Unless you are buying a home in a rural area, you may not have even considered a Department of Agriculture loan or realized that the USDA participated in the mortgage market. The USDA loan program was created in 1991 to increase homeownership in rural areas – however, the USDA has a very liberal definition of “rural”, so you may find that a suburban home still qualifies.
USDA loans have two major advantages over traditional loans.
Down Payment/Fees – USDA loans require no down payment, and since the 2% mortgage insurance fee can also be financed, it is possible to borrow up to 102% of the home price. The overall size of the insurance fee compares favorably to Private Mortgage Insurance (PMI) applied to traditional loans with less than 20% down.
Easier Qualification – The requirements for overall income, debt-to-income (DTI) ratio, and minimum acceptable credit score are far more forgiving for USDA loans compared to conventional loans.
There are two varieties of USDA loan: the Guaranteed Loan, which is made through third-party lenders and backed by the USDA, and the Direct Loan, for even lower-income homebuyers, that is directly funded by the government. Qualifications for the direct loan will be stricter than for the guaranteed loan because of the higher risk involved.
There are a few other qualification issues, aside from the limitations of rural areas as defined by the USDA.
Primary Residences – USDA loans must be for primary residences only – no purchases of investment property. Farm loans are handled under different, non-residential programs.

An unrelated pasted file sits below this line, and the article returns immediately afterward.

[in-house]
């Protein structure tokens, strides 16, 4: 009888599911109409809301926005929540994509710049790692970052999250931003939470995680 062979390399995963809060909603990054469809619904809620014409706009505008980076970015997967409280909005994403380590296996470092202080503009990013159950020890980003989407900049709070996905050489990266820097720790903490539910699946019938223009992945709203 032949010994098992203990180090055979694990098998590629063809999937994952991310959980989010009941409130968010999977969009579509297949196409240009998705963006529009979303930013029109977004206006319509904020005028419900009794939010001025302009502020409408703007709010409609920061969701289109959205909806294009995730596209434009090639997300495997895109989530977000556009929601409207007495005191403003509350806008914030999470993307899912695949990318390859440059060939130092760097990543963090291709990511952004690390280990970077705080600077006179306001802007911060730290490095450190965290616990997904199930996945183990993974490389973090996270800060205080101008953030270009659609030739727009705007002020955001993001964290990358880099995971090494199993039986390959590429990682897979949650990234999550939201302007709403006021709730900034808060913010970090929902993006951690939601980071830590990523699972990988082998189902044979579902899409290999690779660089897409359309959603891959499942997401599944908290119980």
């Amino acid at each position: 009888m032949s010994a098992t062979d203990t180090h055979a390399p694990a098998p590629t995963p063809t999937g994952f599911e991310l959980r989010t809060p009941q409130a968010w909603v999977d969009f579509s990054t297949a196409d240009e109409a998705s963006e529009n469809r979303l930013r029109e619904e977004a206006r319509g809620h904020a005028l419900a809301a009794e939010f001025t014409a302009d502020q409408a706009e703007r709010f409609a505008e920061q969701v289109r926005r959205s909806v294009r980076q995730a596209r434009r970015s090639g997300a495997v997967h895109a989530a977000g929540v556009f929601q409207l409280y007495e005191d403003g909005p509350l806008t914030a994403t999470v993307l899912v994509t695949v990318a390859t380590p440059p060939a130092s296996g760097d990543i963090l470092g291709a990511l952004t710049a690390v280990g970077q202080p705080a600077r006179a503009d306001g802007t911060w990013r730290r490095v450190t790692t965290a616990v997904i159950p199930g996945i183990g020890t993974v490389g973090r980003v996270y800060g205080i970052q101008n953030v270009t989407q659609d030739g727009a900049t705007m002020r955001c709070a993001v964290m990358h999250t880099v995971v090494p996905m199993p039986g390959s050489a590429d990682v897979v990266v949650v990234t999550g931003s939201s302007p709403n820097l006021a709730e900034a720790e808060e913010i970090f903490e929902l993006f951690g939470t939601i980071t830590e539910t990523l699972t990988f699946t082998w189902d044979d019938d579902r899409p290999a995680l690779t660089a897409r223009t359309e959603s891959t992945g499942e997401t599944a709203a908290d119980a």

Purchase Price – The home must be “modest in size, design, and cost.” Those vague qualifications keep the home price low relative to the area. The intent is to help those who are having difficulty buying homes, not to subsidize larger homes or wealthier homeowners.
Credit Score/DTI – The true limit on the price will be set by the traditional risk factors of credit score and debt-to-income (DTI) ratio since they will dictate the acceptable amount of risk. The lower qualification limits are usually a credit score of 640 or higher, and a DTI of 29% with mortgage costs or 41% including all debt. However, the USDA has been known to stretch these requirements to accommodate those in worse shape.
Income Limits – Guaranteed loans generally require that your income be less than 115% of the area median household income; direct loans require less than 80%. At less than 50%, you probably do not have sufficient income to qualify for a loan at all. You still have to convince a USDA lender, whether it is a third party or the government, that you are capable of paying back the loan.
Guaranteed USDA loans generally have 30-year fixed terms (15-year fixed loans may be available) and the lender sets the interest rate. Direct loans have even longer terms (33-38 years), with interest rates set by the government. Not all lenders handle USDA loans, so do some research to find a USDA-approved lender with whom you are comfortable.
The “rural” designations change from time to time, so be sure to check with the USDA to make sure that any property that you are interested in still qualifies.
If you are moving to an area that may be considered rural and you meet the USDA loan guidelines, check the status of properties in your new area and look over your USDA options. You may decide that a conventional or FHA loan is preferable to keep your debt load down – but if you cannot qualify any other way, a USDA home loan may be your ticket to homeownership.
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